He spoke about how it is the right thing to do, how it can work for them, but also how there was no external help or guidance along the way.
We congratulated the SFA and the SPFL last week for signing the UN Pledge to become carbon neutral by 2040 and to cut emissions from energy, water and waste by 10% by the end of this season.
But words are easy.
The big test is always what happens to deliver the good intentions.
We Are All In It Together
Yes Cop 26 is probably more in our minds than Cops 1 – 25 ever were because it’s in Glasgow.
But I believe we have all come to see the madness of much of what we do to our planet.
Most of us can see past the politicians’ bluster and even though many of the pledges will be hollow, change will come.
From the grass roots and louder and louder till the leaders have nowhere else to go.
Football will have to address issues and change too.
It’s Time to Share Knowledge
Clubs need help and guidance about what the best paths to take and practices to adopt.
The SFA and SPFL have to play a leading role in setting out guidelines and sharing know how.
As of now we are starting with a blank canvas.
I do know that in the past they have not welcomed an approach to share information and expertise on matters affecting and impacting on the sustainability of the game.
Now I hope like they like many others have been deeply moved by the last two weeks and will be more amenable to accepting the help they need.
One starting point that I know is that Iain McMenemy will pursue is to set up a process and facility where clubs can pass on and share knowledge.
Climate change is non-competitive.
4. Rod’s River Tay Disaster?
The Tay the Tay, the silvery Tay, it flows frae Perth to Dundee awday.
It’s the first time I’ve had a William Topaz McGonagall type rhyme in this blog but it is a fitting partner to some news from the 6th floor at Hampden that needs a proper debate and a wholistic review.
I’ve been told by a wee mouse that the plan is that the River Tay will no longer be the division between the Highland League and Lowland League if and when teams drop out of the SPFL Division 2.
You may recall Brechin City wanted to join the Lowland League earlier this summer after losing their play- off to Kelty Hearts.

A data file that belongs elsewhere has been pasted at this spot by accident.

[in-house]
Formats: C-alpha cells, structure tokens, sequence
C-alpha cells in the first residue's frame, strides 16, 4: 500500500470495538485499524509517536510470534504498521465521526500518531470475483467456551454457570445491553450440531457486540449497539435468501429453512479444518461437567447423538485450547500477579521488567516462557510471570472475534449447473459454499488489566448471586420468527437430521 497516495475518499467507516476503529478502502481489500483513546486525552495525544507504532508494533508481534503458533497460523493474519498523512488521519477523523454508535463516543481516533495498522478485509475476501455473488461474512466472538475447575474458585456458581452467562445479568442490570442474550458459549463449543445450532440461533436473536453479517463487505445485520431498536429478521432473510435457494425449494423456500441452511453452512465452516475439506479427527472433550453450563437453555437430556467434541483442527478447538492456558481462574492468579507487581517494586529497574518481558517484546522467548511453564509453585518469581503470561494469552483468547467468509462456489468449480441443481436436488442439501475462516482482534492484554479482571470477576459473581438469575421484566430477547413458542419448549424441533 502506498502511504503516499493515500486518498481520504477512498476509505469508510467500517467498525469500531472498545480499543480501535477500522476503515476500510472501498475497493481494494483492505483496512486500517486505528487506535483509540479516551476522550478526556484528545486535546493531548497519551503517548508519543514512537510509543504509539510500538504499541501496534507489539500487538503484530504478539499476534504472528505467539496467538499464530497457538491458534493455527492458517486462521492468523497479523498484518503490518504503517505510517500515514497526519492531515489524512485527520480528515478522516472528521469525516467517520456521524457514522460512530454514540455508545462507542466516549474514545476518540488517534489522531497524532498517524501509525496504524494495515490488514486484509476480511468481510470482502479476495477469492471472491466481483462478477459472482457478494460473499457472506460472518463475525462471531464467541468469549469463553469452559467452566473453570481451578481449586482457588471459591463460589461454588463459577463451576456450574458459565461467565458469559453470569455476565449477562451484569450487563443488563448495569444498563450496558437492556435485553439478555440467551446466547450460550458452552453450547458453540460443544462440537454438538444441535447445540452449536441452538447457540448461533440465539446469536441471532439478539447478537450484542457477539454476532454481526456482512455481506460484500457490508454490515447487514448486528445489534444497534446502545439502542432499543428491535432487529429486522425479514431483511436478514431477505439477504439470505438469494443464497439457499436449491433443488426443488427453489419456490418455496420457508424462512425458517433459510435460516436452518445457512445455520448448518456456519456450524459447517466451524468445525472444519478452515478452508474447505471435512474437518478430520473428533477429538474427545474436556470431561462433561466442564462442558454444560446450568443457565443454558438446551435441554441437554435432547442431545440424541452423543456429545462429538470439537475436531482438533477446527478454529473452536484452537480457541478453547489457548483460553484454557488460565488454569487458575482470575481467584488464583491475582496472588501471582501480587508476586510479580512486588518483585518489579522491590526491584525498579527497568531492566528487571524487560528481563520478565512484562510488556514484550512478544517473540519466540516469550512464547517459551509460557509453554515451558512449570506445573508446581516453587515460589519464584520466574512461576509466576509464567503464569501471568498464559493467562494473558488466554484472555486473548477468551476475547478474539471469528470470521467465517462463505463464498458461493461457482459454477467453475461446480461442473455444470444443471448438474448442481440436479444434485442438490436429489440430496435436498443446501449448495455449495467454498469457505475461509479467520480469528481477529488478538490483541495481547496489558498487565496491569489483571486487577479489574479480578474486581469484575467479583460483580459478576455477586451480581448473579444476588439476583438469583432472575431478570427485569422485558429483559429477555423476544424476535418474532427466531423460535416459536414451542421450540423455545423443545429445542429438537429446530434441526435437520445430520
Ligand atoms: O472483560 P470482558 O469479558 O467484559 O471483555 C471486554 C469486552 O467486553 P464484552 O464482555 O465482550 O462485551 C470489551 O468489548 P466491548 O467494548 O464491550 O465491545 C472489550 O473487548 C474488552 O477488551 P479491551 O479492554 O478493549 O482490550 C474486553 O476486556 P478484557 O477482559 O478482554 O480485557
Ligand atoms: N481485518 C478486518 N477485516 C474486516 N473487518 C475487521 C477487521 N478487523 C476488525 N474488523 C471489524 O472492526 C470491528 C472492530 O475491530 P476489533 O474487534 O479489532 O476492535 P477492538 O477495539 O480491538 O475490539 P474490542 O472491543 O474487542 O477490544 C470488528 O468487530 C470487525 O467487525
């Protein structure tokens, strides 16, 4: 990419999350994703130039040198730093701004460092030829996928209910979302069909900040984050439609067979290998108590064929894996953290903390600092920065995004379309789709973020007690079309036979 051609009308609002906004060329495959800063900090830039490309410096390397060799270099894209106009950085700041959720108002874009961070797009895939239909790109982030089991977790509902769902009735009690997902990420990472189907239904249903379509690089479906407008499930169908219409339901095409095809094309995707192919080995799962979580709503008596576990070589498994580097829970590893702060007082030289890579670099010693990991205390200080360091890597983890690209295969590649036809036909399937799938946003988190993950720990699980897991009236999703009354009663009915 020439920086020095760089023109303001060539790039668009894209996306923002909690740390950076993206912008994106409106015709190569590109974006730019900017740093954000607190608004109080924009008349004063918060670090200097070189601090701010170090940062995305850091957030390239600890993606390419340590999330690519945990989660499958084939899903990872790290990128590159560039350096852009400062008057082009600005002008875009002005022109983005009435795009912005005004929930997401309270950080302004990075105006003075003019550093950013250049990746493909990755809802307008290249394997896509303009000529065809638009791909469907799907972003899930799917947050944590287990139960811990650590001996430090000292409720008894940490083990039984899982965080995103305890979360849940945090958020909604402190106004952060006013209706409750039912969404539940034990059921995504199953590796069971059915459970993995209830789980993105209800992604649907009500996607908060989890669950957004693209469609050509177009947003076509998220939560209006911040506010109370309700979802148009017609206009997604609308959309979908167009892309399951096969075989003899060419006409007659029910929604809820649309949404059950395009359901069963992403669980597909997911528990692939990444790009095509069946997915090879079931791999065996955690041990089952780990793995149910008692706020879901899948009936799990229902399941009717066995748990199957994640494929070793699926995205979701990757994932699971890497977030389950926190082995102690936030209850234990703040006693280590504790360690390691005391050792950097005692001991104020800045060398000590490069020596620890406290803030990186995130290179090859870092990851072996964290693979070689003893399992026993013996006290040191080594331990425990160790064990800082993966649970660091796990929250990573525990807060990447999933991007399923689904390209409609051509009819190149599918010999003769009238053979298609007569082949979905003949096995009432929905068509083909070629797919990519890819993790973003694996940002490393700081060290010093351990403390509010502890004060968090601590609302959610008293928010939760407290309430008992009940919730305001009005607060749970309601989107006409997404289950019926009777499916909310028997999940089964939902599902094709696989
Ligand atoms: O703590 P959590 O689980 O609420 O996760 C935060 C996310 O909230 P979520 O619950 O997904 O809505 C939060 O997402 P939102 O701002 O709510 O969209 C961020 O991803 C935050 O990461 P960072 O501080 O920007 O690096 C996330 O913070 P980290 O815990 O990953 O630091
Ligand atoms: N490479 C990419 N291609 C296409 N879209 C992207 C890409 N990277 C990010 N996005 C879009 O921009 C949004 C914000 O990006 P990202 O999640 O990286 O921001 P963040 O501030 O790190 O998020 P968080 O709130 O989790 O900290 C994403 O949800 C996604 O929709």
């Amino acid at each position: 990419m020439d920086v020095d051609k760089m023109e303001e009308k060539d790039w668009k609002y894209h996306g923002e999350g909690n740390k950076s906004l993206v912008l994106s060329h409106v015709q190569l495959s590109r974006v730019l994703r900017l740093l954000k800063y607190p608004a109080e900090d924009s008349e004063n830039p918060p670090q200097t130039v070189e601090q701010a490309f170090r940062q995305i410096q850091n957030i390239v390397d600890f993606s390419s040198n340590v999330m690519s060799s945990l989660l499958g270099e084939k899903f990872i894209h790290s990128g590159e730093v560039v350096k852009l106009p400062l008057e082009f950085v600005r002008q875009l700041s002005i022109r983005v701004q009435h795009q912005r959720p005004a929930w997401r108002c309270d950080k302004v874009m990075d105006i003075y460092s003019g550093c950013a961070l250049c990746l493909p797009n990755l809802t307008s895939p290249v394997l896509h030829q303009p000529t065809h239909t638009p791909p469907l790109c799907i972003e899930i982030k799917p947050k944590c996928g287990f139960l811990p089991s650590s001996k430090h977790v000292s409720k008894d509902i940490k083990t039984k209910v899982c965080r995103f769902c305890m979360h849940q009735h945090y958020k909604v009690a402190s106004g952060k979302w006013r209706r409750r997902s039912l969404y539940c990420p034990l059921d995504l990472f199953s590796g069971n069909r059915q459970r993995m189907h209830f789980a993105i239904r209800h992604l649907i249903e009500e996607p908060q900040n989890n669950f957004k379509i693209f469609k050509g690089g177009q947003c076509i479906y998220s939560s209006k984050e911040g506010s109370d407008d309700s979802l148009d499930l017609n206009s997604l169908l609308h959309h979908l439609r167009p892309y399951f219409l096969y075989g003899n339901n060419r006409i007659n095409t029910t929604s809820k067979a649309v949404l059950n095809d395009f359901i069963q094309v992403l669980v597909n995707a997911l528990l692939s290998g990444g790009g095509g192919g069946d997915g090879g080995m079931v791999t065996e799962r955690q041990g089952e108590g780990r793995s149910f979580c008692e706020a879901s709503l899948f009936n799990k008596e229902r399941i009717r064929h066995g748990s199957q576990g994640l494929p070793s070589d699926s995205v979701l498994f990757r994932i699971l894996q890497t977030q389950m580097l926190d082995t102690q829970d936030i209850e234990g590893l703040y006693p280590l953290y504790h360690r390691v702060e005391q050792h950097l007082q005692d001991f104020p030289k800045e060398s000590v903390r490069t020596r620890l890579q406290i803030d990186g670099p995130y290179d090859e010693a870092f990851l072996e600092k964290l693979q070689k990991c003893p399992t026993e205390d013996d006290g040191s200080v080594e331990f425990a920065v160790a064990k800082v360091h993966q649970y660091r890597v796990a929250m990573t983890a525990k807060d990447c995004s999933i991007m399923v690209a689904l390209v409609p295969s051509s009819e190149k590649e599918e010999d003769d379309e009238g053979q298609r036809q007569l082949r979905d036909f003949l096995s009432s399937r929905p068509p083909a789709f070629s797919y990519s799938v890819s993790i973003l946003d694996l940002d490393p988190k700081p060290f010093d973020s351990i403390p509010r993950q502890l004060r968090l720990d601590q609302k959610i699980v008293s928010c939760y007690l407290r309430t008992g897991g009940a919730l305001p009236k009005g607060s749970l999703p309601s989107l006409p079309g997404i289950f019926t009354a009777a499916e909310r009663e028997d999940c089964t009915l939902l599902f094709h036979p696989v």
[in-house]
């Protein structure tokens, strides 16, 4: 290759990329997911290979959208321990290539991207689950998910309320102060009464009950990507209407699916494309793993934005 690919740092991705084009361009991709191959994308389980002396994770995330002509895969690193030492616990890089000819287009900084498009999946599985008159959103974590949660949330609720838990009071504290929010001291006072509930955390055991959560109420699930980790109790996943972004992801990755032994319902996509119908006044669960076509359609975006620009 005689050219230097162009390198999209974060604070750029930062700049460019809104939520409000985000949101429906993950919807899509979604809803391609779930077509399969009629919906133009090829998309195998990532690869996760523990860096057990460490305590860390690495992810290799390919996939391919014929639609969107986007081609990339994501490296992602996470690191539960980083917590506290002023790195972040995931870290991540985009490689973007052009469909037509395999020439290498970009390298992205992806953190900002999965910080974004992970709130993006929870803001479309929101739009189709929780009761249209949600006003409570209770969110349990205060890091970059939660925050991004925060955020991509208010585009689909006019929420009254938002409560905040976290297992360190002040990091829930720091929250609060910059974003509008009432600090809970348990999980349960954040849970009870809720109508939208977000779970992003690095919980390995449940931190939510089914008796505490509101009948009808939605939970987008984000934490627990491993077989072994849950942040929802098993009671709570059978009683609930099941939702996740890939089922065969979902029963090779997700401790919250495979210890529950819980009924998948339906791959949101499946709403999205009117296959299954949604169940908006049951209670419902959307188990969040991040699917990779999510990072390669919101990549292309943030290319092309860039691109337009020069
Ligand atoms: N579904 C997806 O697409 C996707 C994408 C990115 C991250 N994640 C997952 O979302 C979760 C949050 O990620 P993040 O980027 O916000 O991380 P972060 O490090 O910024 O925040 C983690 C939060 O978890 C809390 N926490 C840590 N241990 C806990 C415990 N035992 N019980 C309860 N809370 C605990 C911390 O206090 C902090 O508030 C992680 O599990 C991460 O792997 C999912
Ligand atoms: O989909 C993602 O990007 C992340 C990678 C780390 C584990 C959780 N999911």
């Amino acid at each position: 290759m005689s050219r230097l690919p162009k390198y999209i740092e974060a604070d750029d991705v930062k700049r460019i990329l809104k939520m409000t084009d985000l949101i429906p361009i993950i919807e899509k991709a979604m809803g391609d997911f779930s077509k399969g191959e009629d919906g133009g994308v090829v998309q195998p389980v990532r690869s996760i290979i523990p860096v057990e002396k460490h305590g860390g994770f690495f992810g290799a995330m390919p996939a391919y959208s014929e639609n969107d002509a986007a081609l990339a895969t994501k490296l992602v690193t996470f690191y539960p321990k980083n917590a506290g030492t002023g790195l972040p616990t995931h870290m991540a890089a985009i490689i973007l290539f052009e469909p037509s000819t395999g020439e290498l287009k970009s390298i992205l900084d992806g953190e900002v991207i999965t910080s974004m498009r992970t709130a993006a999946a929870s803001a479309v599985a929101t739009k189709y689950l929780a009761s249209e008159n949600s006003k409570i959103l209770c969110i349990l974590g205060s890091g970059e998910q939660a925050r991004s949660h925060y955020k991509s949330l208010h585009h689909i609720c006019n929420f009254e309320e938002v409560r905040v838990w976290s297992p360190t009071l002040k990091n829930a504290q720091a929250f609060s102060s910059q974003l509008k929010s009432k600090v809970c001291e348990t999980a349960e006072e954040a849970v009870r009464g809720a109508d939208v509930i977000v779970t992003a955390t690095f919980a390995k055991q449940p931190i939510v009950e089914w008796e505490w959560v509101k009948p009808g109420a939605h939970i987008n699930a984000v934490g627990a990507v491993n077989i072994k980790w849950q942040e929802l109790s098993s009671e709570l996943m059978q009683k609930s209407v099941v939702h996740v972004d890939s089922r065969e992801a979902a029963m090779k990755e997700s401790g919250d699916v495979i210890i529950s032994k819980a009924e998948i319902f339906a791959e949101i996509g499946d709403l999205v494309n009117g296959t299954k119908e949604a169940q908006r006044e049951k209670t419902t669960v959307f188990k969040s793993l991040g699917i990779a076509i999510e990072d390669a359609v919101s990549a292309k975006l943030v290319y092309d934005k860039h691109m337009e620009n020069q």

I’ve also been told this is a Rod Petrie initiative, he of the very secret and as yet uncharted, unavailable and unpublished 5 way agreement back in 2012.
Basically, Rod’s cunning new plan is that clubs will be able to decide themselves whether to play in the Highlands or the Lowlands.
Given the fact that most players in SPFL 2 come from the central belt the view is that clubs like Brechin would always choose the Lowland League.
This in turn will cause increasing mayhem in trying to balance the clubs at the bottom end and those in leagues feeding into that league.
Here is a for instance.
Just say this season Fraserburgh win the Highland League, defeat Bonnyrigg and then Cowdenbeath, and have one season in the SPFL but get relegated first time.
They could then choose to play in the Lowland League instead of going back to the Highland League.
Yes, that would be daft.
But as Cop 26 comes to an end and sustainability of the planet in everyone’s mind would Mr Petrie’s time not be better used in framing a genuinely regional structure for our game below the national top division(s)?
In the meantime, I’ve written a wee poem for Mr P with apologies to W.T. McG late of Dundee, North of Tay.
‘The boundary has long been the silvery Tay
It made sense to many to have it that way
But President Rod has promised a friend
Thus, the silvery barrier will come to an end’
5. Textbook Nonsense
The Cop 26 meeting I spoke at was at Strathclyde University and afterwards I was talking with some students about the current Scottish Unis leagues.
The good news is student football is booming especially the girls’ game.
It is also great football to watch, and I wonder why it has never been televised.
It would work.
Anyway one of the students told me a story told by one of their friends who plays for one of the Edinburgh Uni sides.
It seems that an exceptional crop of top youngsters arrived there, out of the blue, at Freshers trials in early September.
Boys who had played at a higher level before coming to Uni.
Really good players.
They had ‘signed on’ along the way so were in some system, somewhere, I think one is a Skandi, but to use a Connolyism that matters not a jot.
It seems that under Uefa rules, followed meticulously by the SFA, that these kids are allowed to only play in amateur leagues under the Scottish Amateur league forms but not in the Lowland League where their team is a member.
Something to do with them not being signed by the end of August, before they even came to their prospective new club.
And the next window doesn’t open till January.
So Scottish Football which is always looking for talent is effectively banning promising good kids for half a season.
Yes, there have to be rules but there also has to be sense and this is a nonsense.
6. November Sunshine
Some things just make you smile.
After all the talk about the business of football and its total domination of self-interested money it is great to see that football really can a power for good.
The Tartan Army Sunshine Appeal (Tasa) simply finds and funds a project in every country where our national team play a fixture.
Today £3000 is going to help Moldovans buy a farm north of the capital city where poor and disabled children and children with Down’s syndrome can engage with the animals.
Tasa started as a good idea discussed over a beer or two in Sarajevo, in 1999 and made its first donation in Lithuania 4 years later.
Since then every trip has seen project-focussed donations up to £5000 including £3000 last month in the Faroes for disabled access to a kids playground.
And it is all done with style.
Throw in a piper or two, some kilted foot-soldiers and Tasa makes us all proud to be Scots.
Well done guys.
Finally, as they say in Laphroaig country, ‘Opinions Welcome’.
And bottles of Laphroaig too.